An al-Qaeda suspect is to become the first Guantanamo inmate to stand trial in a US civilian court, reports say.
Ahmed Ghailani will be sent to New York to face charges over the 1998 US embassy bombings in East Africa, the White House is expected to announce.
The news comes as the US Senate voted against funding President Obama’s plans to close down Guantanamo Bay detention centre and transfer its 240 detainees.
Mr Obama is due to address concerns in a major speech later on Thursday.
He is under pressure from both Democrats and Republicans over his pledge to shut the camp in Cuba by January 2010.
At the same time, former vice-president Dick Cheney is due to give his own address – explaining why President Obama’s national security policies are leaving Americans less safe.
Officials, on condition of anonymity, told US media the Obama administration would announce that Ahmed Ghailani will be sent to New York City for trial.
They did not specify when that might be.
Ghailani, a Tanzanian, was seized in Pakistan in 2004 and was one of 14 so-called “high-value detainees” transferred from secret CIA prisons abroad to Guantanamo in September 2006.
He was indicted in New York on charges related to the August 1998 bombing of the US embassies in Tanzania and Kenya that killed more than 200 people.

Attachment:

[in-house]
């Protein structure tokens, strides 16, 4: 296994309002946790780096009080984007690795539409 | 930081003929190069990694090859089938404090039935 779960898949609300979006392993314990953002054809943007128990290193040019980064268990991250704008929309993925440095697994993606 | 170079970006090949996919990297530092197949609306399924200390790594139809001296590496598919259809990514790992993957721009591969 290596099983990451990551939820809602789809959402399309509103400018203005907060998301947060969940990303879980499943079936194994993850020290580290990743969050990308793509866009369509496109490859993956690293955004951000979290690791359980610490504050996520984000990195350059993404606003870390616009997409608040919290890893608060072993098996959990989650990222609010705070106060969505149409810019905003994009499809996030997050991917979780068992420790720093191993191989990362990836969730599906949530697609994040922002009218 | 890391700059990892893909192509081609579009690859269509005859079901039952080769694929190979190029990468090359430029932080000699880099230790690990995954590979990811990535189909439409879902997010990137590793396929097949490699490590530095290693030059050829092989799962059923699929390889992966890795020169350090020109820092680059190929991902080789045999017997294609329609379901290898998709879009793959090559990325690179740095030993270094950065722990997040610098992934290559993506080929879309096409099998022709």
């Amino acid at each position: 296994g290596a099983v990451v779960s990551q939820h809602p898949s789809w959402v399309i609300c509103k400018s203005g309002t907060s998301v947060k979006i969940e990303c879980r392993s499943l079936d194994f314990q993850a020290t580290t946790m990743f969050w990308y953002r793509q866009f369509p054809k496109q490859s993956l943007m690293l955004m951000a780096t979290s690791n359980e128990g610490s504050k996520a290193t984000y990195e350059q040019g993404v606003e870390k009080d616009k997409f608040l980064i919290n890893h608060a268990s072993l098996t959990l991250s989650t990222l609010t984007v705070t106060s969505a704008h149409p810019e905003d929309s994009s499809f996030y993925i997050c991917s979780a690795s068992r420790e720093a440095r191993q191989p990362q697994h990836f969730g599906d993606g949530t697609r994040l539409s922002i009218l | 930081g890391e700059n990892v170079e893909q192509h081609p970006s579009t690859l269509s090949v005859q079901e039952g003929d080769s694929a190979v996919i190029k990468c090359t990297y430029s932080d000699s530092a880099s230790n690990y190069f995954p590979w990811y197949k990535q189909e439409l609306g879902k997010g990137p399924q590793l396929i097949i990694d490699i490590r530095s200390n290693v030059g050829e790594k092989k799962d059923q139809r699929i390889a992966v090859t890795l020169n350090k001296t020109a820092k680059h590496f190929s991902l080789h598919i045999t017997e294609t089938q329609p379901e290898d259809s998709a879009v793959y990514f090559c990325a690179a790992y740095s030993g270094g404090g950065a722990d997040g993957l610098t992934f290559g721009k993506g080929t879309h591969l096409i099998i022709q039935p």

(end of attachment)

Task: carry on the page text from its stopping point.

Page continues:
According to the transcript of a closed-door hearing in March 2007, Mr Ghailani admitted delivering explosives used to blow up the US embassy in Dar Es Salaam.
However, he told the hearing he did not know about the attack beforehand and apologised to the US government and the victims’ families.
The expected announcement comes as Tanzania’s President Jakaya Kikwete is to hold talks with President Obama – the first African head of state to meet the new US leader in Washington.
The issue of transferring Guantanamo Bay inmates to the US has caused alarm among many members in Congress.
“The American people don’t want these men walking the streets of America’s neighbourhoods,” Republican Senator John Thune said on Wednesday.
“The American people don’t want these detainees held at a military base or federal prison in their backyard, either.”
President Obama’s request for $80m (£51m) to close the camp was overwhelmingly rejected by senators by 90-6 votes.
The House of Representatives made a similar decision.
Democrats and Republicans each argue that there needs to be a better plan for closing Guantanamo.
The Republicans want to see the camp remain open, while the Democrats are asking the president for a plan of the closure process before agreeing to fund it.
Concerns will not be eased by a New York Times report on Thursday, which quoted an unreleased Pentagon report as saying that one in seven of the 534 prisoners already transferred abroad from Guantanamo Bay have returned to terrorism or militant activity.
The BBC’s Jonathan Beale in Washington says President Obama will have to use his speech to explain to the American people why it is important to close Guantanamo Bay and why this is not the right place for the detainees.
The detention centre, on US territory in Cuba, was established after the 9/11 attacks by the then President, George W Bush.
In one of his first acts on taking office, President Obama pledged to close the camp by January 2010.
He also halted the Bush-era military commissions, saying the US was entering a new era of respecting human rights.
Last week, he announced he would revive the military tribunal system for some Guantanamo detainees but with greater legal rights for defendants.
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